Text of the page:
Why Read The Dead Guys?

Reformers

We live in a day in which there is a new, hip, cool, contemporary Christian book or a book about the Church hitting the shelves every minute (potential exaggeration). To a degree, many of the writers think they have the next best plan for how to transform the Church, how to reach more millennials, how to make the Church more relevant for society, or some other novel idea that has apparently never been thought of before. Modern Christian literature is inundated with material to make you a better you, feel better about you, boost your self-esteem, and everything in between. Again, all seemingly new ideas being promoted to keep up with the postmodern culture and how one feels about themselves.

Early on in my Christian life, I was this guy. I was the new wave of Christianity that kicked against the traditions of old, thinking that I was more spiritual than this person or that person because I raised my hands in worship, moved around a little more, wore shorts and a t-shirt to church as a non-conformist, and read Relevant magazine (before it was as irrelevant as it is today). I was a rebel Christian that refused to be kept in a box, and anything that happened before I was born again in 2005 was old and outdated. It was my charge to find a new way of doing church because the old way and the old guys were not getting it right.

As I started my trek into revamping the 2000 year old tradition, I began to realize something about the new wave of Christianity that was emerging. Much, not all, of the culturally relevant Christians had little depth to what they were promoting. I began to see little depth in biblical knowledge, theological understanding, or doctrine being handled from the pulpits. I began to read book by people that Relevant magazine promoted, only to find out many of the books I read were by Universalists promoting a gospel contrary to that of the Bible.

As a young Christian, the Lord began to open my mind and my heart to people such as John Piper, Wayne Grudem, and R.C. Sproul. My first memorable encounter with John Piper was my Freshman year of college at a conference our college group had attended. I had never heard anyone expound the Scripture in such an authoritative, yet grace-filled, manner as John Piper. I immediately went to the bookstore of the conference and bought his books Desiring God ( purchase Desiring God) and God is the Gospel (purchase God Is The Gospel). These two books began to open my eyes to the deep things of God in a way that none of the cutting edge books I was picking up on the shelf at Books-A-Million were. Tony Merida then became the Pastor at the church I was attending and I began to hear the Word of God expounded week in and week out in a manner very similar to Piper. I started studying Wayne Grudem’s Systematic Theology (purchase Systematic Theology) with Tony and a group of other  guys, being exposed to good theology that would shape my thinking, even up to today.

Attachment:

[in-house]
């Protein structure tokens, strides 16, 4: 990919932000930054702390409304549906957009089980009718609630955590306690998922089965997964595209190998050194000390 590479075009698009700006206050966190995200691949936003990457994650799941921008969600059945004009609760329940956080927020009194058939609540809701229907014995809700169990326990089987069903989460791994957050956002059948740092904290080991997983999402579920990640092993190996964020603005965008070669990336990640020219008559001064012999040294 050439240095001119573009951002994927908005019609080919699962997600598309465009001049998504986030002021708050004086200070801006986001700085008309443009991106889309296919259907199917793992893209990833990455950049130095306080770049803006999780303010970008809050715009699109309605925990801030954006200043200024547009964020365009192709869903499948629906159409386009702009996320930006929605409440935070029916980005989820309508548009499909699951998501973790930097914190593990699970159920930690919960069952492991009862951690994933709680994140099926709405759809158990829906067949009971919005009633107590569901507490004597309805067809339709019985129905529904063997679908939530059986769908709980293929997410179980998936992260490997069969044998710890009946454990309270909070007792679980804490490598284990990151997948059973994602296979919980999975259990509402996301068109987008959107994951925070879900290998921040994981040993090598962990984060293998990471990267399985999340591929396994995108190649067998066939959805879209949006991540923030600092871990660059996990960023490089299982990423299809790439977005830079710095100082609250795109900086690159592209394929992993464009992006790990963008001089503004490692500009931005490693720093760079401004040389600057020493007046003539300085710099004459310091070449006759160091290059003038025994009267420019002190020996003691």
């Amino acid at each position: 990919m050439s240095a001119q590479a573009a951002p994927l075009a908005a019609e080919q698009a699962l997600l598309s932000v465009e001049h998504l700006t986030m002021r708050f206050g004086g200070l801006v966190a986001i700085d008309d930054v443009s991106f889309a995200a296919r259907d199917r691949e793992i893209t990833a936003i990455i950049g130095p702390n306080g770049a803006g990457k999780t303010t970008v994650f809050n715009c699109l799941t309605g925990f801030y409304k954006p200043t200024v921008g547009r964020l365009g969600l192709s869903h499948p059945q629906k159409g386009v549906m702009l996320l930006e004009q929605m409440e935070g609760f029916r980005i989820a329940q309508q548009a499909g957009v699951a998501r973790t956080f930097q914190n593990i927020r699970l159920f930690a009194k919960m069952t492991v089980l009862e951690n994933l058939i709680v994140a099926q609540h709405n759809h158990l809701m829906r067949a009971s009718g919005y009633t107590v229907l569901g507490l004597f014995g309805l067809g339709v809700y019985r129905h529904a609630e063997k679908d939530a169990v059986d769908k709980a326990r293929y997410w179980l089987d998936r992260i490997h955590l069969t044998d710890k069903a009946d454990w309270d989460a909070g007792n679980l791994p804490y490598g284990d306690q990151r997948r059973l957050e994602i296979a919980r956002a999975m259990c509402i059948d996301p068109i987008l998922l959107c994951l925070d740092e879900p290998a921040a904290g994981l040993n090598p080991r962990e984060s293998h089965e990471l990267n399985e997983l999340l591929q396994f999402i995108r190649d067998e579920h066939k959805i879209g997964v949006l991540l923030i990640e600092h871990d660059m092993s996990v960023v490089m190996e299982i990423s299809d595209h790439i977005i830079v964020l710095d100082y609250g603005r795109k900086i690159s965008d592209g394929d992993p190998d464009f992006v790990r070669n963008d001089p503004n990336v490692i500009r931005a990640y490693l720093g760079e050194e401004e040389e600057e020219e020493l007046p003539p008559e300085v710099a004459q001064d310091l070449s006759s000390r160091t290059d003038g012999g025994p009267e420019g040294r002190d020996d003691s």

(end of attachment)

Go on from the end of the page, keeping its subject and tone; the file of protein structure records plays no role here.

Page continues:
In this process of learning, one thing remained the same for guys like Piper, Grudem, and Sproul. They heavily referenced and relied upon dead guys for their theological insight. They were quoting and reading guys like Edwards, Luther, Calvin, Baxter, and Augustine. They were alluding to things said by guys dating back to second and third century Churches and the theological ideologies that had shaped them. Are you telling me that I, in the 2000s, could learn something about Church and God from guys that existed many years before my time?

King Solomon wrote, “What has been is what will be, and what has been done is what will be done, and there is nothing new under the sun” (Eccl. 1:9, ESV). Solomon is not a moron. Solomon had great wisdom and with this quote, he is on to something. The Church has been around since the first century, and who was I, or am I, to think that the writings of men God has used mightily 1500, 1000, 500, or 50 years ago are not relevant to my spiritual growth or the furtherance of the twenty-first-century church that I am serving? We should read the dead men because the dead men have something to say. Not only that, but these guys communicate on a level that , sadly, most American Pastors and Theologians are incapable of communicating upon today. We live in an anti-intellectual church age, and the state of theology behind most American pulpits is disheartening. It would serve every Pastor, thinker, Sunday School Teacher, and Church member well to grab Calvin’s Institutes (purchase The Institutes), Augustine’s Confessions (purchase Confessions), Edwards Religious Affections (purchase Religious Affections), or anyone mixed with that group, so that we can be better equipped to battle the schemes of the Devil, especially when it comes to doctrinal formations of the Church.

Now hear this, I am not saying that anyone writing books today are off base, I can name thousands of modern books that are gifts to the Church and gifts to God’s people. Yet, do not think that a book has to be written within the last 20 years in order to be relevant for the Church. I am also not saying that we need to divert back to all the old traditions and never make any changes within the Church in order to reach people or try new things. I think the Church is losing the battle in a lot of areas because it refuses to change. My point is nothing less than one of encouraging everyone to read guys who have been dead for many years and thank our great God for their theological contributions for the furtherance of the Gospel and of the Church.

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